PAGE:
But the sailors force him to land on to the island of the Sun whose cattle are sacred.  There the sailors, hungry, kill the cattle despite previous warnings.  The ship is wrecked, all die, only Odysseus survives by his skill, and arrives at the island of Calypso. So the story is brought in full circle.

Alkinoos equips him with a ship and the second half of the epic begins the story of the "Return of the Warrior", his arrival in Ithaka disguised with divine help (Book 13), finding hospitality in the home of the swineherd Eumaeus to whom he tells a false story of his iden­tity.  Telemachus now (Book 14) returns from his journey, suspicious of the suitors who have laid a trap, while Odysseus makes the swine­herd talk about his parents and the past memories of himself (Book 15).

In Book 16 Telemachus comes to Eumaeus' hut and Odysseus reveals his identity to him.  Telemachus, then Odysseus, set out for the palace, Odysseus again disguised as a beggar.  As Odysseus enters the court­yard, the old dog Argos recognizes his master:


 As they were thus talking, a dog that had been lying asleep

raised his head and pricked up his ears.

This was Argos, whom Ulysses had bred before setting out for Troy,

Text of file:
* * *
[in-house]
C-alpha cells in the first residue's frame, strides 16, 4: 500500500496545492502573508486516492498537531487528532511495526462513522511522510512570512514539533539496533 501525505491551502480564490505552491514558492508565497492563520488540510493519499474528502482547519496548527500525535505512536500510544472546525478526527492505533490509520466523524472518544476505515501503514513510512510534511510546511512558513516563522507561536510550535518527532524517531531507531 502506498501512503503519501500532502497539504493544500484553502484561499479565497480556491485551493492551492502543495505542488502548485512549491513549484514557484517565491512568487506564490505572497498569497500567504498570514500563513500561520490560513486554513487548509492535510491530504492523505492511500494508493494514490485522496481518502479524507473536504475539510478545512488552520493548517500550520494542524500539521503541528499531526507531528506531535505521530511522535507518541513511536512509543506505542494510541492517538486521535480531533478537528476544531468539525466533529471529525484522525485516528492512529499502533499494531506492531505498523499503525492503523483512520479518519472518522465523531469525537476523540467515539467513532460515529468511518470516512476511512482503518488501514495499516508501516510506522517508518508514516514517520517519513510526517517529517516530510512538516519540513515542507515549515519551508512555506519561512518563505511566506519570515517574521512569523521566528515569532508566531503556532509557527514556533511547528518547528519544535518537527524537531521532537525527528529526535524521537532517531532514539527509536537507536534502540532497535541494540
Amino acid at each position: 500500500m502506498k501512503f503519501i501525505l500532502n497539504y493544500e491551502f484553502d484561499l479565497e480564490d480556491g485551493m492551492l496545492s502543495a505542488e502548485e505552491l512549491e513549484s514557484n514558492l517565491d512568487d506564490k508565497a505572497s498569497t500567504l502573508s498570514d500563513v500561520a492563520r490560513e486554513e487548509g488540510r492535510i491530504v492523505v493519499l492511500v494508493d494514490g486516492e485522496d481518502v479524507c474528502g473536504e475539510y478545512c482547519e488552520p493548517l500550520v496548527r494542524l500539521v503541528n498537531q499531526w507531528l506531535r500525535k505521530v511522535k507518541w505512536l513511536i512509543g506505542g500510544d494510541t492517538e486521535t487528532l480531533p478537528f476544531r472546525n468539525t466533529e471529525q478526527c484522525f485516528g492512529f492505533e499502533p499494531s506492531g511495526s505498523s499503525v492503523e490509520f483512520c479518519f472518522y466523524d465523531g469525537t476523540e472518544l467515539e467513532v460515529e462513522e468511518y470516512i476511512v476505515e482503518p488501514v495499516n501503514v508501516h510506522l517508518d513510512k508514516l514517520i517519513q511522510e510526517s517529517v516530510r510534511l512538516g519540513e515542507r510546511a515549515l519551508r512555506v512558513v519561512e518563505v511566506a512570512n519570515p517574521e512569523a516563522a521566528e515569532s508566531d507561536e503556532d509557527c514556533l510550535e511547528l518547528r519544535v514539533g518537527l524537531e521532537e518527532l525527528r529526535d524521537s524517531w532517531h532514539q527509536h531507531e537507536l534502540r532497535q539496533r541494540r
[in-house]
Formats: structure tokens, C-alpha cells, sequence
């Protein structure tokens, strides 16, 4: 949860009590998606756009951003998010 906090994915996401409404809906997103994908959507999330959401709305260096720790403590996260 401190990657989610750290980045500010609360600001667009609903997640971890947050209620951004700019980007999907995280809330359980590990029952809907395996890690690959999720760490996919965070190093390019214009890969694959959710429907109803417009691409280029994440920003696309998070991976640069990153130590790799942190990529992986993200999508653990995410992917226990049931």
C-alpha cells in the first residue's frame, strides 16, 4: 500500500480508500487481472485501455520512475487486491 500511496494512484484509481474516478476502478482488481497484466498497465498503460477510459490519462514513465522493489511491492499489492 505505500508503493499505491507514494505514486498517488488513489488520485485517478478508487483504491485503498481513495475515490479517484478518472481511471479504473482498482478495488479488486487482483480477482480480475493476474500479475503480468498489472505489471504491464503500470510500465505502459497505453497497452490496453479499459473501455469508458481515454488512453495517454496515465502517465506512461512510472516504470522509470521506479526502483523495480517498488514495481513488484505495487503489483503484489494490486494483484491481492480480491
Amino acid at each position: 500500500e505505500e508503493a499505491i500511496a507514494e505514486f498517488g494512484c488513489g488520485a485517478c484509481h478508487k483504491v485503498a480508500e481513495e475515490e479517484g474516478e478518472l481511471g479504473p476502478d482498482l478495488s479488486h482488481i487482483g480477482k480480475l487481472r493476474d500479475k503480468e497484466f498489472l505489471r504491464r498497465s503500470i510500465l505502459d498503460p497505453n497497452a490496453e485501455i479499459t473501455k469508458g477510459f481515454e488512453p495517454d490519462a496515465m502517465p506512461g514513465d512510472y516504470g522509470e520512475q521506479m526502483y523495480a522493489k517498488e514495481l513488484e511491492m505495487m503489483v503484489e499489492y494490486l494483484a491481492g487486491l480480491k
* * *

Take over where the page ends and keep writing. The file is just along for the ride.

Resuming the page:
but he had never had any work out of him.

In the old days he used to be taken out by the young men

when they went hunting wild goats, or deer, or hares,

but now that his master was gone he was lying neglected

on the heaps of mule and cow dung that lay in front of the stable doors

till the men should come and draw it away to manure the great close;

and he was full of fleas.

As soon as he saw Ulysses standing there,

he dropped his ears and wagged his tail,

but he could not get close up to his master.

When Ulysses saw the dog on the other side of the yard,

he dashed a tear from his eyes without Eumaeus seeing it, and said:

  "Eumaeus, what a noble hound that is over yonder on the manure heap:

his build is splendid; is he as fine a fellow as he looks,

or is he only one of those dogs that come begging about a table,

and are kept merely for show?"

  "This hound," answered Eumaeus, "belonged to him

who has died in a far country.

If he were what he was when Ulysses left for Troy,

he would soon show you what he could do.

There was not a wild beast in the forest

that could get away from him when he was once on its tracks.

But now he has fallen on evil times, for his master is dead and gone,

and the women take no care of him. . ."

  As he spoke he went inside the buildings to the cloister

where the suitors were,

but Argos died as soon as he had recognized his master.

 (From Book 17). 


The suitors welcome the old man with mockery, until he almost kills one. The tone now changes to foreboding as Odysseus observes them and plans his revenge (Book 18), while Penelope comes down into the hall and shows her faithfulness by her attitude.  Later that evening, Penelope returns to the hall and talks with the old man, telling him of her ploy with the weaving done by day, undone by night (Book 19).  Odysseus tells her a tale of an encounter with Odysseus.  Penelope is deeply moved.  He tells her that Odysseus will soon be back.  His former nurse, Eurycleia, comes to wash his feet and recognizes the scar of an old wound on his leg; he forces her to keep the secret.  Penelope tells him her plan to test the suitors with his bow and arrows.